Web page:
5 min read

Containment is the Wrong Metric! Here’s Why

Are you locking out customers?

Ever get the feeling something’s just too easy? That’s how we feel when we’re looking at containment — the number of calls or chats that don’t go to an agent, divided by the total number of calls or chats received. Containment is the industry standard for measuring IVR and chatbot performance. But should it be?

Are you sure more containment is really what you want?

Containment is a misleading metric. Business managers may think their IVR and chatbots are performing very well if they see containment going up. But containment can be both good and bad. If you’re just looking at a simple percentage, you’re not getting the full story.

What People Think About in Terms of Containment…

It occurs when a customer calls up an IVR system or chats with a chatbot and fully resolves their query through those channels—without ever speaking to a customer service representative. They complete their payment, receive the necessary text confirmation, and put down their phone or close their chat screen. Then they leave satisfied, knowing everything’s been done properly.

This is what we want, right? Your human agents weren’t held up for several minutes on a call that could have been easily handled by your bots. Your customer didn’t wind up holding in a queue for 10 minutes. Everyone’s happy, everything’s cool. Perfect.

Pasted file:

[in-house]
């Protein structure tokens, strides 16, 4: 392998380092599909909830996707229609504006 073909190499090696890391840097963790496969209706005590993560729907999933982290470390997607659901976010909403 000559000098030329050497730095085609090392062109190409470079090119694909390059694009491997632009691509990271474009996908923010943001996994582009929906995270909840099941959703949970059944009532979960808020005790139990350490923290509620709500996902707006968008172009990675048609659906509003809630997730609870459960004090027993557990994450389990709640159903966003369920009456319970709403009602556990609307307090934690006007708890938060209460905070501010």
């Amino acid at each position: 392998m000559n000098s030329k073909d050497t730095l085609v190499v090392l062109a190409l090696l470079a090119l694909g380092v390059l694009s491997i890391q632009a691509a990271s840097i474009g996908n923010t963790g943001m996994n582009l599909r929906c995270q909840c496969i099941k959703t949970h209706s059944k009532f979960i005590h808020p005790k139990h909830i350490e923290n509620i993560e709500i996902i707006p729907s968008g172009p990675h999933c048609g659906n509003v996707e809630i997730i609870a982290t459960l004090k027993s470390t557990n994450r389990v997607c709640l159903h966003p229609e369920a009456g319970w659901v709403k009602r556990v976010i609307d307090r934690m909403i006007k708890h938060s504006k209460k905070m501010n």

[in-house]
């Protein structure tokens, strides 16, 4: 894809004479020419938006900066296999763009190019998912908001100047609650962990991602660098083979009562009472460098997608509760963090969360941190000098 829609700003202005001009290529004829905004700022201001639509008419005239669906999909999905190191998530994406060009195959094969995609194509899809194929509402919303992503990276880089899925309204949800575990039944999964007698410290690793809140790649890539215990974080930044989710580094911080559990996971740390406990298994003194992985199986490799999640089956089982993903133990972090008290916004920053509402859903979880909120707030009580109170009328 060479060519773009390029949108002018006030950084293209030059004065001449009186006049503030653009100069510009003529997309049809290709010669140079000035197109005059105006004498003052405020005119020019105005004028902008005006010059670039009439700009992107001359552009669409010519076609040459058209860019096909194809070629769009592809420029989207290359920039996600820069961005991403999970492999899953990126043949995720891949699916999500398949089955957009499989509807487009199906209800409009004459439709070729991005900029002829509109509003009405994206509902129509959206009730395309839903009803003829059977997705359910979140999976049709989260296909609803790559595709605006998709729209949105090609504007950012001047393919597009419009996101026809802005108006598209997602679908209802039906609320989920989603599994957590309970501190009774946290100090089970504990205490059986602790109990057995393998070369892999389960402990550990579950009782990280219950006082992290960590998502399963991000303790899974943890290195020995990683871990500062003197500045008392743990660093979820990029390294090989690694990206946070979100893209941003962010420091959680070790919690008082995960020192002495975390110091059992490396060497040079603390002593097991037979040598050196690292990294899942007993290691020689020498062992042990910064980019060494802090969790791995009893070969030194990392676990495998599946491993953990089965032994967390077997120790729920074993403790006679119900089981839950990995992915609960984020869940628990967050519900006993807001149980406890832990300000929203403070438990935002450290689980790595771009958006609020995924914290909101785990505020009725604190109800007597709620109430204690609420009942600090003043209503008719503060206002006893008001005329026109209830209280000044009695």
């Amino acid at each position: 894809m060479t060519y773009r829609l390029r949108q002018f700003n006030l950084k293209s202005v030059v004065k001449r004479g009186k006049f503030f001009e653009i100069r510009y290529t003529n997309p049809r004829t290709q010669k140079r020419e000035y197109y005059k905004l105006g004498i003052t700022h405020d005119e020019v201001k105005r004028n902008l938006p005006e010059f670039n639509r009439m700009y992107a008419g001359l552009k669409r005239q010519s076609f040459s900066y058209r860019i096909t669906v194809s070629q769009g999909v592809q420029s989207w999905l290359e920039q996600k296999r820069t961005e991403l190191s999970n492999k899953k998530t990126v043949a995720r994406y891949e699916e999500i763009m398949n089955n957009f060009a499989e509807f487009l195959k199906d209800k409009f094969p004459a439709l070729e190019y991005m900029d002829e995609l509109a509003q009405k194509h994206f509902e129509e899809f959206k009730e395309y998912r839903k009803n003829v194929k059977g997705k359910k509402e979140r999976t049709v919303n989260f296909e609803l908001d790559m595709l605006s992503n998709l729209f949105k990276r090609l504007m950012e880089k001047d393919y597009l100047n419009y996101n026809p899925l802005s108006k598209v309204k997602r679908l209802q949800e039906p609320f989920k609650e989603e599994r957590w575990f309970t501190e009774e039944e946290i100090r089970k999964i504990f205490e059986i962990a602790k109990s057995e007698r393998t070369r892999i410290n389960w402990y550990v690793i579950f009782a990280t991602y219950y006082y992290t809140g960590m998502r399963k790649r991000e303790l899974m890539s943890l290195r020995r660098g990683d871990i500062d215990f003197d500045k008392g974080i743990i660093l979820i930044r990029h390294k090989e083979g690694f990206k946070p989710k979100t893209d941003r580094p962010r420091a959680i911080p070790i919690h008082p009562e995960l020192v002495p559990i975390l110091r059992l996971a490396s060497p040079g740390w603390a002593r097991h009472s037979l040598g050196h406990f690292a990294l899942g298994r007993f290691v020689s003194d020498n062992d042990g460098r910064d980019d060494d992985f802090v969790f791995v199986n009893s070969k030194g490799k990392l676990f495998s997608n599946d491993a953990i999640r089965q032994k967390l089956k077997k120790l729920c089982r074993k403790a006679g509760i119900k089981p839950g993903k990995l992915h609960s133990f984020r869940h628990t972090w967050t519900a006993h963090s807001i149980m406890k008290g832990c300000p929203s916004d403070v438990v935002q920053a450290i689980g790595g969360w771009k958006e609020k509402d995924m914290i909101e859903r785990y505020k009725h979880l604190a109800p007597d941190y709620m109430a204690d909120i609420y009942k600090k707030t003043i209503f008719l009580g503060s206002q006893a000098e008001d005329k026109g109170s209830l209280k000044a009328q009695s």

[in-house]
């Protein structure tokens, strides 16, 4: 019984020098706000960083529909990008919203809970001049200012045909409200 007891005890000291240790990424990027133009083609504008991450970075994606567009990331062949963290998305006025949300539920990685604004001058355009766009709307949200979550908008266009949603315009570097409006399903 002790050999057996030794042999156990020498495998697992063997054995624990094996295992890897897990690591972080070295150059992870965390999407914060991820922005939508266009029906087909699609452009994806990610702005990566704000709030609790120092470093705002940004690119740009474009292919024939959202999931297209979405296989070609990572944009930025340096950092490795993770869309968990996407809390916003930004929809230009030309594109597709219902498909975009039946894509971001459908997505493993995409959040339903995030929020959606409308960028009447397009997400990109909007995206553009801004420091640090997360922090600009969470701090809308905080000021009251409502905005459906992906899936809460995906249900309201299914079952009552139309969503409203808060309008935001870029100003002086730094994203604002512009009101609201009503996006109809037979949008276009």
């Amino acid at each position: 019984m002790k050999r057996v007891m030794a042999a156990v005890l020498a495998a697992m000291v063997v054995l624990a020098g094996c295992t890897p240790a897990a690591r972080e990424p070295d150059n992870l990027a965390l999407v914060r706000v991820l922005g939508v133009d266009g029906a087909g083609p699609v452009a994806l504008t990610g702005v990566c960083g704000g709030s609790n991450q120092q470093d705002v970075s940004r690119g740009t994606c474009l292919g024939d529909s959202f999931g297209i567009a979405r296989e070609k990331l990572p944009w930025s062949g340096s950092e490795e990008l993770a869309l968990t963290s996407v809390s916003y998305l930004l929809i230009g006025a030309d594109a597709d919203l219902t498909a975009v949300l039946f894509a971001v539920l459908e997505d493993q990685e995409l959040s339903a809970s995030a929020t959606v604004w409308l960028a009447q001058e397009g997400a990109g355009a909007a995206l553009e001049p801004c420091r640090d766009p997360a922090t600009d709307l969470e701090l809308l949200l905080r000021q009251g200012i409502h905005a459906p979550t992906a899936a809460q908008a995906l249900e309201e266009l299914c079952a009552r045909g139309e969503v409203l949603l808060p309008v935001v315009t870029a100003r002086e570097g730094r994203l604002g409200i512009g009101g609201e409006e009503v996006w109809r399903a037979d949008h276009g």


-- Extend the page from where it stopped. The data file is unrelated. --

Do you feel a “but” coming?

…Versus the Reality of Containment

There are many scenarios that you don’t want playing out in your contact center, but they can contribute to higher containment scores! This is what people tend to forget about. When businesses blindly follow containment, it can lead to negative outcomes.

If you see a call or chat is contained, don’t take it at face value. It may have played out like the rosy picture we painted above. Or it could have been the exact opposite scenario. Sometimes a call or chat is contained because it so thoroughly fails to meet a customer’s needs. If the experience is bad enough, the customer may drop off entirely. That’s a bad thing. Yet from a pure metrics standpoint, it looks like a win. After all, the call was contained, right?

Bad containment occurs when:

  • The system doesn’t understand the customer, and the interaction goes round and round until the (rightly) aggravated customer hangs up.
  • The customer doesn’t understand the options the system presents, and the same thing happens. Frustration takes root, and the customer’s patience runs out.
  • A backend problem occurs and the system actually tells the customer something along the lines of “I’m sorry, but I can’t help you right now,” and the call ends.

All of these scenarios will still cause your containment percentage to go up. However, they hardly call for celebration.

It’s not just good or bad

Containment can be neutral, too. Neutral containment may occur when someone simply dials the wrong number. They reach your IVR system, realize their mistake, and hang up. No harm, no foul, right? Sure—as long as you’re paying attention and not putting this in your wins column.